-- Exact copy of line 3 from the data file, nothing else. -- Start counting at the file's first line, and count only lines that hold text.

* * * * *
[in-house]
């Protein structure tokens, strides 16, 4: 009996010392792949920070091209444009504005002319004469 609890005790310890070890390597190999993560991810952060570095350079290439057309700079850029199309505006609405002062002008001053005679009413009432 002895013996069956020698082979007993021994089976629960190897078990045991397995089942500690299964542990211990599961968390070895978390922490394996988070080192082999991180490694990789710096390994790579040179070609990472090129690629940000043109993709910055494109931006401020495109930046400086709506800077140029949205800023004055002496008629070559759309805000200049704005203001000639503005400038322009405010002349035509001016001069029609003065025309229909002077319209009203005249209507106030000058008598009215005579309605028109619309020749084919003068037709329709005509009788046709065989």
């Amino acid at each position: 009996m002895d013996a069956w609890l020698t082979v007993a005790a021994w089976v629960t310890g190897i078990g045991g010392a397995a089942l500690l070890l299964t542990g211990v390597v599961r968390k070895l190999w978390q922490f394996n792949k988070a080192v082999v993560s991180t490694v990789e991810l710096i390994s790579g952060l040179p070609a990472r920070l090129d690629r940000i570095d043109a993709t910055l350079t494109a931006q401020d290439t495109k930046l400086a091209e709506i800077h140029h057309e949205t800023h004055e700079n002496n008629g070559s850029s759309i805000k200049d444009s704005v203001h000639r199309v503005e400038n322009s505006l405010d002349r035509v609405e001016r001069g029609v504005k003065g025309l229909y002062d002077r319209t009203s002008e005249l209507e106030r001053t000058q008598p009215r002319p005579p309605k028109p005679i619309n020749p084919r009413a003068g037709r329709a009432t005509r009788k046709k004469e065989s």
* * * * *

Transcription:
């Amino acid at each position: 009996m002895d013996a069956w609890l020698t082979v007993a005790a021994w089976v629960t310890g190897i078990g045991g010392a397995a089942l500690l070890l299964t542990g211990v390597v599961r968390k070895l190999w978390q922490f394996n792949k988070a080192v082999v993560s991180t490694v990789e991810l710096i390994s790579g952060l040179p070609a990472r920070l090129d690629r940000i570095d043109a993709t910055l350079t494109a931006q401020d290439t495109k930046l400086a091209e709506i800077h140029h057309e949205t800023h004055e700079n002496n008629g070559s850029s759309i805000k200049d444009s704005v203001h000639r199309v503005e400038n322009s505006l405010d002349r035509v609405e001016r001069g029609v504005k003065g025309l229909y002062d002077r319209t009203s002008e005249l209507e106030r001053t000058q008598p009215r002319p005579p309605k028109p005679i619309n020749p084919r009413a003068g037709r329709a009432t005509r009788k046709k004469e065989s």